Much delayed but newly relevant (as some friends were asking me about Lyon), it's high time I published a description of a city I visited earlier this year and greatly enjoyed.
Lyon, about 400 km southeast of Paris and accessible by supergroovy double-decker high-speed trains (the TGV Duplex – I love two-storey trains, crave scenic trips in observation cars, but only ever get to ride on suburban versions (Sydney, Holland, Ontario), so a snazzy double-decker really does it for me!).
Anyway, as I was saying, Lyon is 400 km from Paris, is the main city of the Rhône-Alpes region (think Beaujolais), and is renowned for its pig-intestine sausages, andouillette, and its proximity to the home of Valrhona chocolate (in Tain-Hermitage) — ok that's just my bias showing. Lyon is/was also the home to a weaver's rebellion, a stunning textiles museum, has lots of groovy hidden passageways to get lost in (if you find the entry button on the hidden doorways in the first place), a scenic position and some fancy churches, trompe-l'oeil wall paintings, a good gastronomic bookshop, and a surfeit of homewares/decoration shops.
For a Melburnian, there was the added attraction of streets in a grid system (many Melburnians find bendy-street cities like Sydney, London, you-name-it hard to navigate… must be why I like Kyoto and central Lisbon;) ). Very liveable, as one says.
I stayed at Hotel Saint-Vincent, convenient to the old quarters (a bridge away) and the Place des Terraux (town hall, opera, shops). The hotel was simple (two-star) but adequate, though the lovely wooden floors made for lots of creaking as guests moved around and earplugs were necessary. The Russian toiletries were an interesting touch.
I was in Lyon for four evenings (a relevant way of describing it, given my obsession with food), but could only face two full restaurant dinners, alas. However, the dinners I chose to have were exceptionally good choices! Not high-end dining, but delicious hearty fare, well executed. The first dinner was at La Machonnerie. I had scouted out the menu earlier in the day and it looked very tempting. Seeing that the city was overflowing with tourists, I knew I'd have to dine early, so arrived at 6.30 (unusually early for me and for the French). The restaurant was empty, but the place was absolutely booked out. I looked as disconsolate as I could and the waitress took pity on me, offering me a little table squeezed into the back corner near the kitchen door. So nice of her!
Dinner consisted of
- grattons – 'pork scratchings'; cold, rather greasy pieces of pork rind, fromage blanc and good rye bread
- salade lyonnaise – a generous salad of lettuce, lardons, croutons, poached egg, horseradish dressing
- saucisson cuit – a thick, pleasantly porky cooked sausage on a bed of puy lentils cooked with onion in red wine. Delicious!
- wine – a fillette (375 ml) of côte du Rhône; finally a decent house red!
- sorbet de cassis – blackcurrant sorbet with a serious splash of marc de bourgogne poured over it (helpful article about marc at NYTimes). A bit harsh at first, but after a little evaporation the combination of grape spirit and blackcurrant worked very well.
A grand total of EUR 28 (A$ 47) made this quite a steal, especially in a rather touristy establishment (the clientele was mostly Japanese, American, British and Swiss, with one English-speaking waitress). This isn't fancy food, but it was enjoyable, hearty and the atmosphere and service were pleasant.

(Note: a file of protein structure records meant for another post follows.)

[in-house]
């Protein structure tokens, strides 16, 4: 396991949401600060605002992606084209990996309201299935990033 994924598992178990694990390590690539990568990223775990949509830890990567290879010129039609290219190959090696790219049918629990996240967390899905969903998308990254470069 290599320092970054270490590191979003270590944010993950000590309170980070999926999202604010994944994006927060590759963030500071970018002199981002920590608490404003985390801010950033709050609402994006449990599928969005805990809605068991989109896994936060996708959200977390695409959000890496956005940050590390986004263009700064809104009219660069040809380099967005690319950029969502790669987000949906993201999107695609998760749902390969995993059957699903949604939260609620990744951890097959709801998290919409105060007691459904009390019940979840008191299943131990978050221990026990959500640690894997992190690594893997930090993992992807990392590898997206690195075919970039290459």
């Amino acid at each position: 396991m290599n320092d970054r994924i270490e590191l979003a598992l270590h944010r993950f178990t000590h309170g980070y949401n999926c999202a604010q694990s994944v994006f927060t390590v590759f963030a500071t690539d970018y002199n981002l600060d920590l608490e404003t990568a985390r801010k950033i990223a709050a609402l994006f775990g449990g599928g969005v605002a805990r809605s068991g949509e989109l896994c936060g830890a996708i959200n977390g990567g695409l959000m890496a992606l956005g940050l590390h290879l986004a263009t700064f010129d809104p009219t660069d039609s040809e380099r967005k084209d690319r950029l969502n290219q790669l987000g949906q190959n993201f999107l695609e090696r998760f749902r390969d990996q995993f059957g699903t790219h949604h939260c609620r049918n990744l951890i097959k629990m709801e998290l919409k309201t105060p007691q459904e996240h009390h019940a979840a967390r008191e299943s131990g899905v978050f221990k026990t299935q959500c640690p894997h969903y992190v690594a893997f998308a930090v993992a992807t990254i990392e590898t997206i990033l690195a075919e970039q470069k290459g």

The second dinner was even better. Oft-mentioned in guidebooks, a popular restaurant in typical traditional Lyon style, called a bouchon, is the Comptoir Restaurant des Deux Places (Tel: 04 78 82 95 10; 5, Place Fernand-Rey, 69001 LYON). The interior was so French you might have feared a tourist cliché, but it was genuinely atmospheric and many of the guests were regulars.
Dinner consisted of
- langue d'agneau tiède, sauce ravigote – large slices of lamb's tongue, served cold with a sauce of chopped capers, herbs, onion, stock and vinegar
- andouillette et sa marmalade d'echalottes, pommes dauphine – traditional pork sausage made with pork intestine, both sweet and salty (almost disarmingly like a breakfast chipolata, though this makes me sound like a heathen), quite porky and with a visual texture of something between a coarse terrine and bubble-and-squeak, due to the strips of intestine (rather disconcerting! Gory picture here). Lusciously rich potatoes and tasty shallot confit too:)
EUR 30 (A$ 51) with some wine. Reasonable value for the quality and atmosphere, making allowance for the effects of its guidebook popularity. Again, hearty and enjoyable.
Now, regular readers are probably wondering where on earth the cakes, chocolate and other sweet comestibles have vanished too in this travel report… Yes, I'm witholding information! Naaaaturally, I ate ice-cream (pain d'epices (gingerbread) and a stunning, earthy rhubarb), munched on chocolate and tried the cakes from the premier pâtisserie/traîteur Pignol, but most of what is reportable there will appear in an article in a few days' time (sorry!).
I can, however, tell you a little about the market. Lyon is a gastronomic haven, with many open-air markets and one large covered market. This marché couvert, Les Halles de Lyon, is a quite modern building with many rows of merchants (the grid theme again!) selling a wide range of edibilia, from meat to cheese to wine to spices. An impressive place and sure to be bustling if you don't arrive straight after the lunch break (sigh!).
A much smaller city than Paris, of course, Lyon has a surprisingly comfortable feel to it. For the culinarily inclined, the presence of a wide variety of markets, food shops, chocolatiers and an astounding number of restaurants makes this a very attractive place.